The distribution of aquatic organisms is closely related to geographic differences in water temperature. This is because most animals and all plants have no body temperature control mechanisms.
Such animals are called cold-blooded, and the temperature inside their bodies is equal to the ambient temperature. As a result, they can only live in a fairly narrow range of water temperatures.
Only birds, mammals and very few large pelagic fish (e.g. tuna) can regulate their body temperature (up to a certain limit). Such animals are called warm-blooded (homothermic) animals. The ability to regulate body temperature gives an animal incomparably greater ability to move through different climatic zones.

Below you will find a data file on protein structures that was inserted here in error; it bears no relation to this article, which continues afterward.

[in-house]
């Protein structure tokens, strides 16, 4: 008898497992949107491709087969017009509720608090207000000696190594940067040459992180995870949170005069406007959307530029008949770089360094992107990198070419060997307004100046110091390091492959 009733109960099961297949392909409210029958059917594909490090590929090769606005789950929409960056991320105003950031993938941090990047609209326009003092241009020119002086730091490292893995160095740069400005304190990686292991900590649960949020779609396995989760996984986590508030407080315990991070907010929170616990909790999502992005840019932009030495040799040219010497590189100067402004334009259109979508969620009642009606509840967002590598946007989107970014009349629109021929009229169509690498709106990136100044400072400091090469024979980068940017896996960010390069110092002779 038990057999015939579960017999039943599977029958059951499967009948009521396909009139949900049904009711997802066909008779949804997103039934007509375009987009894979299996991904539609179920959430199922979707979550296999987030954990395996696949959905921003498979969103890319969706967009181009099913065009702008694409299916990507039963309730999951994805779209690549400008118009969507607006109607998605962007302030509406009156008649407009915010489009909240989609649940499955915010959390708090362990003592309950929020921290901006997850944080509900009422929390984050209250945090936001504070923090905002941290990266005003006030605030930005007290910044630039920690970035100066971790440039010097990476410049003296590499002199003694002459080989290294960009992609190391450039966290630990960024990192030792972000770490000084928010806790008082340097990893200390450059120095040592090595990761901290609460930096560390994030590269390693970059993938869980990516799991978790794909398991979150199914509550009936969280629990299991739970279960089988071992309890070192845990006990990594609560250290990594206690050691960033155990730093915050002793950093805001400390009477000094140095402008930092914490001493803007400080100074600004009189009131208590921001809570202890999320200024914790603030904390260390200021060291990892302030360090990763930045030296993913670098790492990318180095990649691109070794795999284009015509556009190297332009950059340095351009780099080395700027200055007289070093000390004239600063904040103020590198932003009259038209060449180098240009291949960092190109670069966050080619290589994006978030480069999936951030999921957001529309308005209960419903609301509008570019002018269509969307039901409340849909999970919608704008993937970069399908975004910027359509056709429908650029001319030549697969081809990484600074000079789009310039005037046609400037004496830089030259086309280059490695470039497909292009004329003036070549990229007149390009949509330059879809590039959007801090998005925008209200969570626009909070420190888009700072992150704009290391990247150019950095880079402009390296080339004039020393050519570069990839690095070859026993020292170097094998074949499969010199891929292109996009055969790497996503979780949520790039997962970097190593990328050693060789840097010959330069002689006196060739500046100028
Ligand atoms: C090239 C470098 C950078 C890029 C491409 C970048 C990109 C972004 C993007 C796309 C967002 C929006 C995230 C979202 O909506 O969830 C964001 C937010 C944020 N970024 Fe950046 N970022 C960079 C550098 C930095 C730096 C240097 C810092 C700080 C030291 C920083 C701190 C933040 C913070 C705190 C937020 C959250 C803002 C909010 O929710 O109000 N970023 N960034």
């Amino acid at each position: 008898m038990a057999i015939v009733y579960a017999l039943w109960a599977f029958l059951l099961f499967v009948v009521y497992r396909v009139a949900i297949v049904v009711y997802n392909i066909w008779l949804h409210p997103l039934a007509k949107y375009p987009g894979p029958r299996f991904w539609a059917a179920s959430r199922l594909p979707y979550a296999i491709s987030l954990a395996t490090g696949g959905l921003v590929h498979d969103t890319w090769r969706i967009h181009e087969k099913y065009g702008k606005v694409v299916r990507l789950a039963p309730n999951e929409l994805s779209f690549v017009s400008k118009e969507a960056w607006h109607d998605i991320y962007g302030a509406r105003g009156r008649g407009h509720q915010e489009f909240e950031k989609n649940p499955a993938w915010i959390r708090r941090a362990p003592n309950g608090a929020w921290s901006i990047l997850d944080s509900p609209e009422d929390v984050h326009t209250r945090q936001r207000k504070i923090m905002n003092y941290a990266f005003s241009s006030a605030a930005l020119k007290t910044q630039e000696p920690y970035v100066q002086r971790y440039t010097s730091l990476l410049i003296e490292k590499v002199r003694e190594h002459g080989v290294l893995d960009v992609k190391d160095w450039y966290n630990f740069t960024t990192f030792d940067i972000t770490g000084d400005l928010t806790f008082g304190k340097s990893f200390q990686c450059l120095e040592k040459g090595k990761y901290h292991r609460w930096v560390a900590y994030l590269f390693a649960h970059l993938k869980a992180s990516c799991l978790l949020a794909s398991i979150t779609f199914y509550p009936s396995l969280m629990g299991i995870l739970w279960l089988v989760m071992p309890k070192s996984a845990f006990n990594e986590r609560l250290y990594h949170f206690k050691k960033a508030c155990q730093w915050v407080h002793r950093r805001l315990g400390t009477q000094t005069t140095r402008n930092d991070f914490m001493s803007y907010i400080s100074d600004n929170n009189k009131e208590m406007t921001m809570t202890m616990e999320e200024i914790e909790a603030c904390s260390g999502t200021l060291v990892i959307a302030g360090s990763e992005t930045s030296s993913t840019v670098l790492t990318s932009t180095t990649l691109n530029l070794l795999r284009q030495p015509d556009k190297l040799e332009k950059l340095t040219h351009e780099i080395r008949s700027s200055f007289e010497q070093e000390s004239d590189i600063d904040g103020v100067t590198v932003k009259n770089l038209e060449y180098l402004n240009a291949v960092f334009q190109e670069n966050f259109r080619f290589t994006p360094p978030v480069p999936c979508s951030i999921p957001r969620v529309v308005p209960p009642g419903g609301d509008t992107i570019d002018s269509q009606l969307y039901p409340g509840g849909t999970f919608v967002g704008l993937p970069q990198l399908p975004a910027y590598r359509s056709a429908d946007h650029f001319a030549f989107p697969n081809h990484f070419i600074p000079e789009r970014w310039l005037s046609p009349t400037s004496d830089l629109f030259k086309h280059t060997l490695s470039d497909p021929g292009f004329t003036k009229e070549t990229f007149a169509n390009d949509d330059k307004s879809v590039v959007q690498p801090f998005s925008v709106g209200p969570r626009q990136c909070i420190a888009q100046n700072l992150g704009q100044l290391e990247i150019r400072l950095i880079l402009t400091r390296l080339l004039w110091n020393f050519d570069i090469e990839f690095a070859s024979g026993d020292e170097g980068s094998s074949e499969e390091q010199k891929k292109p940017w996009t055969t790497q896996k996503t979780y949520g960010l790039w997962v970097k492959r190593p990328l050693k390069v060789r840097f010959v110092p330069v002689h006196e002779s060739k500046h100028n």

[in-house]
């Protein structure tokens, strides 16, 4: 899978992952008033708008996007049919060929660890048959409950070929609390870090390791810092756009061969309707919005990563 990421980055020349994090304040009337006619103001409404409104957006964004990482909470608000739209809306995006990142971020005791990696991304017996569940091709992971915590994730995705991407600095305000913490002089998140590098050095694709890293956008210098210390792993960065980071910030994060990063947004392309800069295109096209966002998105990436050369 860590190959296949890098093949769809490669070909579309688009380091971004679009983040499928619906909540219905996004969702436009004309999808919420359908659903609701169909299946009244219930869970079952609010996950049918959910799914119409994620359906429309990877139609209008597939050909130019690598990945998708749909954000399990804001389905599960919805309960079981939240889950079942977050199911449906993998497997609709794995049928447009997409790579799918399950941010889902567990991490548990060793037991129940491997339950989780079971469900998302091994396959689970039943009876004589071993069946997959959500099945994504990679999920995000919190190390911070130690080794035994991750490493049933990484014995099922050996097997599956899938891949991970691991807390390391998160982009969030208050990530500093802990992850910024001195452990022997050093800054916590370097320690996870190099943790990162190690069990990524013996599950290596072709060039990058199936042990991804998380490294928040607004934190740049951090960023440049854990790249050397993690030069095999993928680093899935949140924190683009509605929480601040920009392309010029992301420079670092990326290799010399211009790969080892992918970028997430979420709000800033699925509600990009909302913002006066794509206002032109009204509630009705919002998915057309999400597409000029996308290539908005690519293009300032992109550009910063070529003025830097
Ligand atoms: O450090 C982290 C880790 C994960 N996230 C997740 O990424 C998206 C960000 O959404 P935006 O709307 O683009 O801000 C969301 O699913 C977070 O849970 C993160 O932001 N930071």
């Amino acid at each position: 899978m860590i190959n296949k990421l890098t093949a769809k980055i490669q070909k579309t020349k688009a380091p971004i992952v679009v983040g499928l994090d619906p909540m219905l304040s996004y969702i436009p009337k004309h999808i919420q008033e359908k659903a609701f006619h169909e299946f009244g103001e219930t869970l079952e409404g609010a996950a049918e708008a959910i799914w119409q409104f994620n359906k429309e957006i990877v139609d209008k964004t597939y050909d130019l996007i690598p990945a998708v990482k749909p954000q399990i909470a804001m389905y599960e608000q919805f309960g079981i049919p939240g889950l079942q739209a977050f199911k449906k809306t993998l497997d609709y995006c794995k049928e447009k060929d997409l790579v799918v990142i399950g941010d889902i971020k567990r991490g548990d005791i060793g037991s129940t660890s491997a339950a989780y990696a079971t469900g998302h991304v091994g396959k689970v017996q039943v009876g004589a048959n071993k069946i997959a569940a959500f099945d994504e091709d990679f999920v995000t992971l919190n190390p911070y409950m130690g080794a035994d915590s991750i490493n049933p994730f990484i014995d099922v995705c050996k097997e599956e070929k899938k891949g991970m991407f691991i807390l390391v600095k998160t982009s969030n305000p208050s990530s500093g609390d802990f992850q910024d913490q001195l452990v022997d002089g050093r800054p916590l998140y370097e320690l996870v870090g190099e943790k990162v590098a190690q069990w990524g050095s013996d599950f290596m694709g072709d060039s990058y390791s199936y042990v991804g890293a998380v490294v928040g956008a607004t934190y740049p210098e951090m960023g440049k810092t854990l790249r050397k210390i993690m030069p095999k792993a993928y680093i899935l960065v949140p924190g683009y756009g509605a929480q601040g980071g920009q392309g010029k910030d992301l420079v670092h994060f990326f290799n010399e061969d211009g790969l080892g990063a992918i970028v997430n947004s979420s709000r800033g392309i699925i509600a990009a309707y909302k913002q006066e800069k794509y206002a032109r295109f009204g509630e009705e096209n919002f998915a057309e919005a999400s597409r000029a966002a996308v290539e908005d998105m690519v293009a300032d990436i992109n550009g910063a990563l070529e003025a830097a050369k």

Changes in temperature have several effects on aquatic organisms. First, the metabolic rate (cell growth and division, oxygen consumption, heartbeat and other physiological processes) changes.
It turns out that in cold-blooded animals, ambient temperature directly regulates metabolism. For every 10°C rise in temperature, the metabolic rate in such animals increases by 2-3 times. It is clear that seasonal changes in water temperature have a profound effect on the life of aquatic organisms.